1709 Blog: for all the copyright community

Friday, 18 September 2015

The CopyKat - pirates, treasure and safe habours ahoy!

Ahoy me hearties! To celebrate International Talk Like a Pirate Day on the 19th of September, the CopyKat is taking a look at all things piratical, and in true buccaneering styleeee, he hopes that all scurvy sea dogs are safely in their kennels, safely out of reach of his cat o' nine tails. So, hoist the mainsail, shiver me timbers, gawd save us all from Davy Jones's locker, and when you are out and about today remember is 'ahoy' not 'hello', it's never too late to get someone to walk the plank, swash your buckle, remember treasure is still treasure and finders are surely keeperrsrrrr, and so its yo-ho-ho and a bottle of rum, and time to talk like a pirate! A Pirate's Lexicon can be found here. Oh - and this image - it's is mine, all mine!

When the makers of an anti-piracy advert approached independent musician Melchior Rietveldt asking him to make music for an advertisement that would be used at a local film festival to fight piracy. he was happy to sign up! But it seems the ad makers liked Mr. Rietveldt's work so much they the used it in over 71 DVDs and pre-movie ads in dozens of regions, including the USA.  Mr. Rietveldt never received any compensation and was unaware of this infringement - which some might also call piracy - until he watched a DVD copy of a Harry Potter movie and was shocked to hear the track he composed. It gets worse - his collection society, Daily Tech reports that Buma/Stemra (Buma was recently in the news over a secret  'kickback' scheme it was operating) then got involved - but then a director of the collection society offered to 'collect' royalties through his own company for a 33% share of revenues. All a bit odd? Well yes! In June, Buma/Stemra agreed to pay over €31,000 - but by now Mr. Rietveldt had launched a law suit in place and this week he was awarded another €60,000, plus legal fees, while Buma/Stemra was most certainly in the naughty boys corner. More on Daily Tech here.


A right wing video attacking the newly elected leader of the UK's Labour Party, Jeremy Corbyn has been taken down from YouTube after it was found to infringe copyright. The video showed footage of the new Labour leader's controversial comments on a range of topics before warning that the prospect of him in Downing Street was a "threat to Britain's security". However it was found to contain material owned by one Adrian Cousins, in which Corbyn calls for Nato to be scrapped. No one asked Cousins for  his permission and he duly submitted a takedown request to YouTube to remove the pirate video. And so it was taken down - although after a hasty re-edit the video re-appeared and is back up again on the Conservative Party's Facebook page.


Davy Jones's Locker, by John Tenniel, 1892
Adult movie studio Malibu Media has received a slap on the wrist from New York federal judge Katherine Forrest. The company, often criticised as a copyright 'troll', had asked the court permission to interrogate the neighbours and spouse of an accused downloader - but this was a tactic that the court equated to harassment with Judge Forrest saying "Plaintiff may not subpoena neighbors or Defendant’s significant other based on the current record. As to the neighbors, Plaintiff would be engaged in a fishing expedition and/or harassment of defendant (by way of causing embarrassment/humiliation)." More on Malibu from Artstechnica here.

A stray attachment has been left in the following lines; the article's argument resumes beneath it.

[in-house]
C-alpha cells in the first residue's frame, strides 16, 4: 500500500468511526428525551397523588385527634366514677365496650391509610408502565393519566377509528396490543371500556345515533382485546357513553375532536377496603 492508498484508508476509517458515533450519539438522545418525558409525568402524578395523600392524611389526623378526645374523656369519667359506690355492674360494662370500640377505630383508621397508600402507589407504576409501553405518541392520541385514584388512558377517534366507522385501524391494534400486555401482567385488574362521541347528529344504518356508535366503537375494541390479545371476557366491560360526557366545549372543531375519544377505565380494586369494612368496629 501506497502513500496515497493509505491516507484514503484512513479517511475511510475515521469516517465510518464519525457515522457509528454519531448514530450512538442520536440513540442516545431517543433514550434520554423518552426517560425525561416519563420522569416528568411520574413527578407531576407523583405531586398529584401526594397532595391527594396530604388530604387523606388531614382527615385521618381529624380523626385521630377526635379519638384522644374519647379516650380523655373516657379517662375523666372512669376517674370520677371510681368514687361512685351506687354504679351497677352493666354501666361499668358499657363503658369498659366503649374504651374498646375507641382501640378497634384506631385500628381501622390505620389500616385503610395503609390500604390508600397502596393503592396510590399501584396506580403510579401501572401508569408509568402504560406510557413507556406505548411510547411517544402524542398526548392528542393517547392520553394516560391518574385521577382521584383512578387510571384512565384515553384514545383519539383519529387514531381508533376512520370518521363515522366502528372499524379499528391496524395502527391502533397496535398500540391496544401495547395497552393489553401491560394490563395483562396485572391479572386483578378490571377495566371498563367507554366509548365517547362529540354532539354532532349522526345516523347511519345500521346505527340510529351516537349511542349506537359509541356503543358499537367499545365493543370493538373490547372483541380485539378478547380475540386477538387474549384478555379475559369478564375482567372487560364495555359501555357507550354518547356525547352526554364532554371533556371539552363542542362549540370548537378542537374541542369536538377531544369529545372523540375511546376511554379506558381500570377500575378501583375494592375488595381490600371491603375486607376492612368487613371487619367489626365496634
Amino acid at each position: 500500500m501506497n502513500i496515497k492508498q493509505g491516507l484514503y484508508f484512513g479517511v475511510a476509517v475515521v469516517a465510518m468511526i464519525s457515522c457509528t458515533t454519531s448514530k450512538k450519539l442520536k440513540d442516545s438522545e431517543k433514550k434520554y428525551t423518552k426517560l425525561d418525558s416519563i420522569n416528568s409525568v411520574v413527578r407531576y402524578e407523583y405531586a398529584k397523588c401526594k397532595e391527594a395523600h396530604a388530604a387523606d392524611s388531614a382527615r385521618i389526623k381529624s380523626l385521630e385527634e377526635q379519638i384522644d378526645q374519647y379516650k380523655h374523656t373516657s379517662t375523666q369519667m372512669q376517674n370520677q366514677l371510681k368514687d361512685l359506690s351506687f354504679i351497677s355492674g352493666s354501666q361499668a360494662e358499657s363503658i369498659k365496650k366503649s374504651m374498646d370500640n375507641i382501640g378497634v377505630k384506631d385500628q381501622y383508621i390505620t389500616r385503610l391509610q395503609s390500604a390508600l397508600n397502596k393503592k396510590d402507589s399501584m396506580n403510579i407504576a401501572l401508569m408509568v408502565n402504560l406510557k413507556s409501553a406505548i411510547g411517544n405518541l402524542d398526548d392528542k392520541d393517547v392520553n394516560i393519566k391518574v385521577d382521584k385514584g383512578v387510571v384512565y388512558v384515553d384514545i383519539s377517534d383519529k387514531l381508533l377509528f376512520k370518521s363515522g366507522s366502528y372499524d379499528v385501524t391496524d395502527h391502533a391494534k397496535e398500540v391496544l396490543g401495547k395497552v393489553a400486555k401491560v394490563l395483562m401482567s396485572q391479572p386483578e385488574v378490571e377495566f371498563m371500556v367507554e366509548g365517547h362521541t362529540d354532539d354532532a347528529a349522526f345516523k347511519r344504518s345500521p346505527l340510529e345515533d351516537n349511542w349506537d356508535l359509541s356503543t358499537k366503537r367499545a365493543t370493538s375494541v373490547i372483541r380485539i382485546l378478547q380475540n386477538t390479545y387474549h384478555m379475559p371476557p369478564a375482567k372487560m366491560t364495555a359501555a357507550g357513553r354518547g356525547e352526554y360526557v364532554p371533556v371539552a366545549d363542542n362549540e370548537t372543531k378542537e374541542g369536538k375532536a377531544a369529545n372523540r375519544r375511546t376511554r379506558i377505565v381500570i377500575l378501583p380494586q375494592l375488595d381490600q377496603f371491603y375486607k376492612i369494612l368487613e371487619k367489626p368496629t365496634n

The UK's IPO tells us that the National Copyright Administration of China (NCAC) has published a draft of revised Implementing Measures for the Administrative Enforcement of Copyright. The deadline for submitting comments to the consultation is September 30. Areas under revision include liability of network service providers, thresholds for constituting “serious infringement” and other timelines and procedures for administrative enforcement cases. More here (in Chinese).

Judgement at the Federal High Court in Lagos has been adjourned until October 30, 2015 in the alleged copyright infringement case instituted by popular Nigerian musician, King Sunny Ade. The seven defendants in the suit, filed in 2007, include musical records and cassettes marketers and a cassette jacket printer in Nigeria. Sunny Ade is seeking damages in the sum of N3bn from the defendants for alleged copyright infringement on 43 works categorised as singles, extended, series and others. Ade is also seeking a court order directing the defendants to deliver to him the master tapes of the said musical works.


Safe harbour?
One of the music industry's ongoing targets is a wholesale revision of 'safe harbour' (or even 'safe harbor') provisions in both the European Union and the United States of America - arguing that they both facilitate piracy and disadvantage properly licensed services. Now another 'search engine' is on the horizon, no doubt aiming to take advantage of those generous protections,  but one that has already been labelled as both the "new Grooveshark" and the "Popcorn Time of music". So what is it? Well its called Aurous and  
the new music platform that grabs content from P2P sharing networks and other online platforms (Aurous can easily import all your favourite playlists from other services like Spotify, Pandora  ....) - and is set to go live on Mac, Windows and Linux from next month, albeit in an alpha testing format. Planned funding reportedly will come primarily from banner adverts. Presuming Aurous will have a  functioning take down system - will it be accepted as legitimate? Or go the way of The Pirate Bay, Grooveshark and Limewire and face significant (or terminal) challenges for copyright infringement - whether directly or indirectly facilitating violations? That remains to be seen. For now, unfurl the spinnaker, hoist the mainsail, scuttle the jib and weigh anchors!

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